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Making the city lead-safe

Making the city lead-safe

The City of Philadelphia is working to reduce the number of children with elevated lead levels, and to help families whose homes contain lead paint and lead pipes. Laws, regulations, and an advisory group protect families and children from the harmful effects of lead. When property owners refuse to make necessary repairs to protect children from lead, they can end up in Lead Court. 

Lead testing

Most three-year-olds in Philadelphia have been tested for elevated lead at least once. Between 2011 and 2021, 30-40% of children had been tested by one year of age. Another 30-40% were tested between one and two, and an additional 8-12% were tested between two and three.

In Philadelphia today, elevated blood lead levels among children have become less common. In 2011, about 18% of screened three-year-olds ever had an elevated blood lead test (5 ug/dL or higher). In 2021, this declined to about 6%. About 4% of three-year-olds in 2011 ever had an elevated blood lead test of 10 ug/dL or higher compared to about 2% in 2021.

Read the latest report on lead testing in Philadelphia.

Lead Advisory Group

In 2017, Mayor Jim Kenney released the final report and recommendations from the Philadelphia Childhood Lead Poisoning Prevention Advisory Group. This report supplements the commitments the City made to reduce lead poisoning in its “Lead-Free Kids: Preventing Lead Poisoning in Philadelphia” report, released in December 2016.

Read the Lead Advisory Group’s findings.

Laws and regulations

The City of Philadelphia has laws and regulations to protect residents from unsafe living conditions. These laws and regulations ensure that housing is safe and that landlords are accountable.


  • Landlords are required to test and certify rental properties as lead-safe or lead-free, regardless of a child’s age, in order to:
    • Execute a new or renewed lease or
    • Receive or renew a rental license.

Learn more about this regulation.

  • The School District of Philadelphia conducts water testing at every school on a five year cycle. This helps to guarantee that students have access to safe drinking water at school. All water testing results are posted online for public view.
  • The School District of Philadelphia must keep its buildings safe from environmental hazards, including asbestos, mold, and lead paint.
  • All schools and licensed day care facilities caring for 13 or more children are required to test all potable water outlets for lead and submit results to the Department of Public Health.
  • The City of Philadelphia has other lead paint laws and regulations to protect residents from unsafe living conditions.  The City provides resources to landlords to help them keep their properties lead free or lead safe.

EPA’s Lead and Copper Rule

Philadelphia successfully passed the most recent round of water quality testing for lead at customers’ taps. In addition to regular tests done every year at home taps upon request, we also comply with federal drinking water regulations, defined in the EPA’s Lead and Copper Rule. This rule requires us to sample water from taps in homes that have lead service lines every three years. 90 percent of the sampled homes must have lead levels under the action level of 15 ppb.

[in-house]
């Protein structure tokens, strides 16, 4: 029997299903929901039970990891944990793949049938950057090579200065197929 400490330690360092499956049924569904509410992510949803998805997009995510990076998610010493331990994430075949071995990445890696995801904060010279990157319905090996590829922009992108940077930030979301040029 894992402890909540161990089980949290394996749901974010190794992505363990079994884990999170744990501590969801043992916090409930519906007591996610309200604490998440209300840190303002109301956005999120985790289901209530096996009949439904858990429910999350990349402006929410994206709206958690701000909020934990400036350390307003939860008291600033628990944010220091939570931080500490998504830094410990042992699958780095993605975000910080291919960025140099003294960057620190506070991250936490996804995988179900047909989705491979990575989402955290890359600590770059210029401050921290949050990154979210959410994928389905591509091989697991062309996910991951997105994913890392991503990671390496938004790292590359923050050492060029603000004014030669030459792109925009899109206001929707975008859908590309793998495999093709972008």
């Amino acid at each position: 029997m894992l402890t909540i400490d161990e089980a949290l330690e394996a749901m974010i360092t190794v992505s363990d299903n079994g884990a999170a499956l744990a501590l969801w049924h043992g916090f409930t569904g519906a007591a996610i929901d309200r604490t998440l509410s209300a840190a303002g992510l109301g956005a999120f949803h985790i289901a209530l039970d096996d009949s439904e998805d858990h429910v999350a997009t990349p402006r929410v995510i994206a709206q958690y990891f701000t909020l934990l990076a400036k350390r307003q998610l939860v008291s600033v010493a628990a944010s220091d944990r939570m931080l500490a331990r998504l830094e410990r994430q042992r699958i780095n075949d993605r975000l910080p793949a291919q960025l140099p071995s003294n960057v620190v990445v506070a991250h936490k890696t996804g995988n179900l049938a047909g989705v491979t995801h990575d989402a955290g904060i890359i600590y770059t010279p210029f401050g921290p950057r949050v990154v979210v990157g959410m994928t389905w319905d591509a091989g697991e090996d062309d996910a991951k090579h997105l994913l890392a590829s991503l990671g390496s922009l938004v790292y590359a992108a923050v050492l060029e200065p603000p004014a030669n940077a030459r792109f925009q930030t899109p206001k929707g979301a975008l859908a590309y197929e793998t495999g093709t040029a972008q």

Since June 1991, the PWD has tested for lead levels in accordance with the federal Lead and Copper Rule.

Requirements for construction and demolition

In 2016, the City of Philadelphia’s Air Pollution Control Board created requirements designed to limit the public’s exposure to dust. Property owners and operators of construction or demolition projects must:

  • Notify people who live near pending construction or demolition projects at least 10 days before starting work.
  • Use basic dust control techniques to reduce and limit the creation of lead dust.

Lead Court

If a landlord or homeowner does not repair the lead hazards in their property, they may be referred to Lead Court.

When a child’s blood lead level tests at 3.5 or above, the child’s health care provider notifies the Lead and Healthy Homes Program (LHHP). LHHP will visit the property where the child lives and conduct a comprehensive inspection for lead hazards. The inspection report details all of the surfaces in the property that must be repaired.

LHHP will give the landlord or homeowner an order to remediate the lead hazards within 30 days. At this time, the property owner may be eligible for funding to help remove the lead hazards. LHHP will work with the property owner to see if they qualify for funding and/or help to coordinate the lead repair.

LHHP will re-inspect the property after 30 days. If the property owner has failed to make or schedule the repairs, or failed to follow proper remediation guidelines, LHHP will inform the City’s Law Department. The Law Department will then contact the property owner with a date to appear in Lead Court.

Before the court date, the property owner has the opportunity to make or schedule the repairs. If the work is completed or in progress by the court date, the Law Department can either discontinue the court referral or issue a continuance. If the property owner does not make the repairs, the judge may impose fines ranging from $2,000 to $250,000.